[T]he annual salary, including longevity, attached to the firefighter’s rank, as established by the municipality appropriation ordinance, including any compensation for overtime which is included in the salary so established, but excluding any “overtime pay”, “holiday pay”, “bonus pay”, “merit pay”, or any other cash benefit not included in the salary so established. (40 ILCS 5/4-118.1(d))

Additionally, the Appellate Court considered the provisions of the Illinois Administrative Code which further define and explain the term “salary” as used in Section 4-118.1(d). The Illinois Administrative Code consists of the rules and regulations developed by the various administrative agencies charged with enforcing various Illinois laws. Chapter 50 of the Administrative Code contains rules that apply to the Illinois Department of Insurance. Specifically, Section 4402.30 contains language that further develops the concept and definition of the term “salary.”

Like Section 4-118.1(d), Section 4402.30 defines the term “salary” as follows:

Salary, for the purposes of this Part, means any fixed compensation received by an employee of a municipality that participates in one of the pension funds established under Article 3 or 4 of the Illinois Pension Code, which has been approved through an appropriations ordinance of the municipality. Salary is received regularly and is attached to the rank or class to which the firefighter or police officer is assigned. (emphasis added) (50 Ill. Adm. Code 4402.30)

In making its ruling, the Appellate Court found that the case turned on whether or not the 20% buyout provision in the CBA was “approved through an appropriations ordinance of the municipality.” In this case, the court found that the Village of Chicago Ridge had not adopted an appropriation ordinance which contained the 20% buyout language as part of the salary calculation for firefighters. The Pension Board argued that because the Village Board had approved the CBA and the CBA contained the buyout language, that the Village had in fact met the requirement of the statute and the Administrative Code.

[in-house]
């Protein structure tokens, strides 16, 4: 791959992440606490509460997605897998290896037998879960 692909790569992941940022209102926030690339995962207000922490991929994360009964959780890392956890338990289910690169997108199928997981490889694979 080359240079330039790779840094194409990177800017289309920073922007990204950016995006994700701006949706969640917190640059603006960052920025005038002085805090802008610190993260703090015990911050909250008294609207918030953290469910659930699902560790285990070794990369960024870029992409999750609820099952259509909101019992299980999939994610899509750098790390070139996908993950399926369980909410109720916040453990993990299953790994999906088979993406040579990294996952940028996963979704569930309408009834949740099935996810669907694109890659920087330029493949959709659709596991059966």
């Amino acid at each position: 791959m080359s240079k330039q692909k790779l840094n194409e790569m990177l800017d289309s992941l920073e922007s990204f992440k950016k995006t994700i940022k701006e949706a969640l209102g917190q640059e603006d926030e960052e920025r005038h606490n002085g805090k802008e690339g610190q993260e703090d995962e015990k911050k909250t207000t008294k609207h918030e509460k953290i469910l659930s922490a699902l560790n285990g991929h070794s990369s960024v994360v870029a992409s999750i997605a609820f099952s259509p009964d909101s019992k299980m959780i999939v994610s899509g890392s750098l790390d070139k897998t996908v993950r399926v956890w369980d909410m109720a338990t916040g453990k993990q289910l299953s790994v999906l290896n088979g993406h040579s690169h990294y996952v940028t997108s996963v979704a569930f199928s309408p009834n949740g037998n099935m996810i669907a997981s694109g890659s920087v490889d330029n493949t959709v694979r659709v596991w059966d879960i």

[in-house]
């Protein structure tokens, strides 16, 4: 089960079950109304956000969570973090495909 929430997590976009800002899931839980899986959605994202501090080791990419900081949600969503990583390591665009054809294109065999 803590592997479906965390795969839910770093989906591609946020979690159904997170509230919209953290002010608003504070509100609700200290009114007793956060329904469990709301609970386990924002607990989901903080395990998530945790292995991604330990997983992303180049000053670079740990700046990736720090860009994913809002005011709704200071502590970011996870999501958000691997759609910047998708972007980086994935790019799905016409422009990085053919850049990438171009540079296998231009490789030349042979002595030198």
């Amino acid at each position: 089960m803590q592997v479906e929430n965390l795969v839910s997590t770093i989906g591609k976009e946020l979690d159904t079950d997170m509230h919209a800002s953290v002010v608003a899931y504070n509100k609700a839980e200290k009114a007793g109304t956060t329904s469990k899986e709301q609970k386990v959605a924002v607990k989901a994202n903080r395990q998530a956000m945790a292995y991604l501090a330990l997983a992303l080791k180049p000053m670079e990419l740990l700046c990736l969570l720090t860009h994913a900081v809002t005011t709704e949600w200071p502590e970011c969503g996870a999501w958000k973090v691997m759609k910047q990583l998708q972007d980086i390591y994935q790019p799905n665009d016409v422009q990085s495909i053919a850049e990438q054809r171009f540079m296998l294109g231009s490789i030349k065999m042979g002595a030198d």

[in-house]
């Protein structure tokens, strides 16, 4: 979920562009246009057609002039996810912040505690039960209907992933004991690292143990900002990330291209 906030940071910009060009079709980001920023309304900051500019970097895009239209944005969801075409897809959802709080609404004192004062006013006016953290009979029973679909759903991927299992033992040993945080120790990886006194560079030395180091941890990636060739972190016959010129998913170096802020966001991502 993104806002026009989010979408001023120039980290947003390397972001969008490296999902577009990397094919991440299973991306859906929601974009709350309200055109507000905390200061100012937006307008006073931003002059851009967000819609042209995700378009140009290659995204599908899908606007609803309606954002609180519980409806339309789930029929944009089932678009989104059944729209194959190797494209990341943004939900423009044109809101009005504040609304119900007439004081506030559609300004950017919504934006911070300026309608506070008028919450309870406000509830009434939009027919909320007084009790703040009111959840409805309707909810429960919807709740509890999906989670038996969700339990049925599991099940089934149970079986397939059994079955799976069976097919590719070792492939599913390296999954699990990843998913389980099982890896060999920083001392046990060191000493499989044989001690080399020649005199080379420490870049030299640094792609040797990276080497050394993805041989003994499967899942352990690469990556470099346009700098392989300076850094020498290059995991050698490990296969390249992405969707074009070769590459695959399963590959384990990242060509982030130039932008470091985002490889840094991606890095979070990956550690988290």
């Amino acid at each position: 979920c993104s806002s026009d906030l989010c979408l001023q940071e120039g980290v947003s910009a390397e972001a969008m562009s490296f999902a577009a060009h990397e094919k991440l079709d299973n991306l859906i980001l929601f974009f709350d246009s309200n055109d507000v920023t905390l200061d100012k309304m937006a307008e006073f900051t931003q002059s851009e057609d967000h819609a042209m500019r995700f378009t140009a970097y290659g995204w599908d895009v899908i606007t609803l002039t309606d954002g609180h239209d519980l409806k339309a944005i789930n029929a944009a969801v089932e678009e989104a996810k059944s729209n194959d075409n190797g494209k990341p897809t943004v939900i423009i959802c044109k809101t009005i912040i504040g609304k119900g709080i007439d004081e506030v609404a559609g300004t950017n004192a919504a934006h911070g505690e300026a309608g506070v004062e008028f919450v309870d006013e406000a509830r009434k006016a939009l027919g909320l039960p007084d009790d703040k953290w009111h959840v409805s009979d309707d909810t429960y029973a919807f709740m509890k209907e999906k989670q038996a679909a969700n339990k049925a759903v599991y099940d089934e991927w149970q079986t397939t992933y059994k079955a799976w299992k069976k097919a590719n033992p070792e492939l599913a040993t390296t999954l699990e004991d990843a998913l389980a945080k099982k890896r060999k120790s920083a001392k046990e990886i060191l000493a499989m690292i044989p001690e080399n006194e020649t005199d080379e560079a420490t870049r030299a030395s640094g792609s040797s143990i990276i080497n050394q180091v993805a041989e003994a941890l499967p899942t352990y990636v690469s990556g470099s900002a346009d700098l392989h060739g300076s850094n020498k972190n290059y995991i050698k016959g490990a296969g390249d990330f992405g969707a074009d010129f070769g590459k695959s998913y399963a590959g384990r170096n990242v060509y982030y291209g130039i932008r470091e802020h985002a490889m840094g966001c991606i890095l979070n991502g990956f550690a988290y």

The Appellate Court found that the CBA was approved by resolution, not ordinance, and that this did not meet the requirements of the statute and the Administrative Code. The court specifically held that an appropriation involves setting aside a specific sum of public revenue for a specific purpose. The approval of the CBA did not rise to the level of an appropriation. In making its ruling in this case, the court looked to similar language in the Police Pension Act and found that in the case of Smith v. Board of Trustees of the Westchester Police Pension Board, 405 Ill. App.3d 626 (1st Dist. 2010), the court had applied the appropriation ordinance requirement in the same manner.

The lesson to be learned from the Chicago Ridge case for pension boards is to (1) verify the calculation of final pensionable salary with the village, city or district, but also (2) make sure that salary levels are set by properly adopted municipal appropriations ordinances.